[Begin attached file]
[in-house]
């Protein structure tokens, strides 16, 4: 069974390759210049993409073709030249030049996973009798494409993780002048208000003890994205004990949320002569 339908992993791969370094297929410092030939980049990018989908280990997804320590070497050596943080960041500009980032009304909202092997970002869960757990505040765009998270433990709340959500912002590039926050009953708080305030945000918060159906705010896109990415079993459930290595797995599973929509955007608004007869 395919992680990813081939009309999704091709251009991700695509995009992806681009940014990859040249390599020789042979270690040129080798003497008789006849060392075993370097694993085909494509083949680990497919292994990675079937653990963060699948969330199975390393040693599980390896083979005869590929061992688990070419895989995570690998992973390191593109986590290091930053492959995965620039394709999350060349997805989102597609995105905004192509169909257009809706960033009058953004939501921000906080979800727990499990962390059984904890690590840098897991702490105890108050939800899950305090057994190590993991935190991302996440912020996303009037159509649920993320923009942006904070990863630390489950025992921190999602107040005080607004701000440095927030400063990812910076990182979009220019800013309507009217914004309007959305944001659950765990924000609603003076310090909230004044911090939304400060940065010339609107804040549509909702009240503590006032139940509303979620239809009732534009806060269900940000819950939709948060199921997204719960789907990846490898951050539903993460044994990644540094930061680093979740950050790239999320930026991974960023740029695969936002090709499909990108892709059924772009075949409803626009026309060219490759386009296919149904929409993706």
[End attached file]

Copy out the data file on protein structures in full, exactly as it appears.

[in-house]
């Protein structure tokens, strides 16, 4: 069974390759210049993409073709030249030049996973009798494409993780002048208000003890994205004990949320002569 339908992993791969370094297929410092030939980049990018989908280990997804320590070497050596943080960041500009980032009304909202092997970002869960757990505040765009998270433990709340959500912002590039926050009953708080305030945000918060159906705010896109990415079993459930290595797995599973929509955007608004007869 395919992680990813081939009309999704091709251009991700695509995009992806681009940014990859040249390599020789042979270690040129080798003497008789006849060392075993370097694993085909494509083949680990497919292994990675079937653990963060699948969330199975390393040693599980390896083979005869590929061992688990070419895989995570690998992973390191593109986590290091930053492959995965620039394709999350060349997805989102597609995105905004192509169909257009809706960033009058953004939501921000906080979800727990499990962390059984904890690590840098897991702490105890108050939800899950305090057994190590993991935190991302996440912020996303009037159509649920993320923009942006904070990863630390489950025992921190999602107040005080607004701000440095927030400063990812910076990182979009220019800013309507009217914004309007959305944001659950765990924000609603003076310090909230004044911090939304400060940065010339609107804040549509909702009240503590006032139940509303979620239809009732534009806060269900940000819950939709948060199921997204719960789907990846490898951050539903993460044994990644540094930061680093979740950050790239999320930026991974960023740029695969936002090709499909990108892709059924772009075949409803626009026309060219490759386009296919149904929409993706």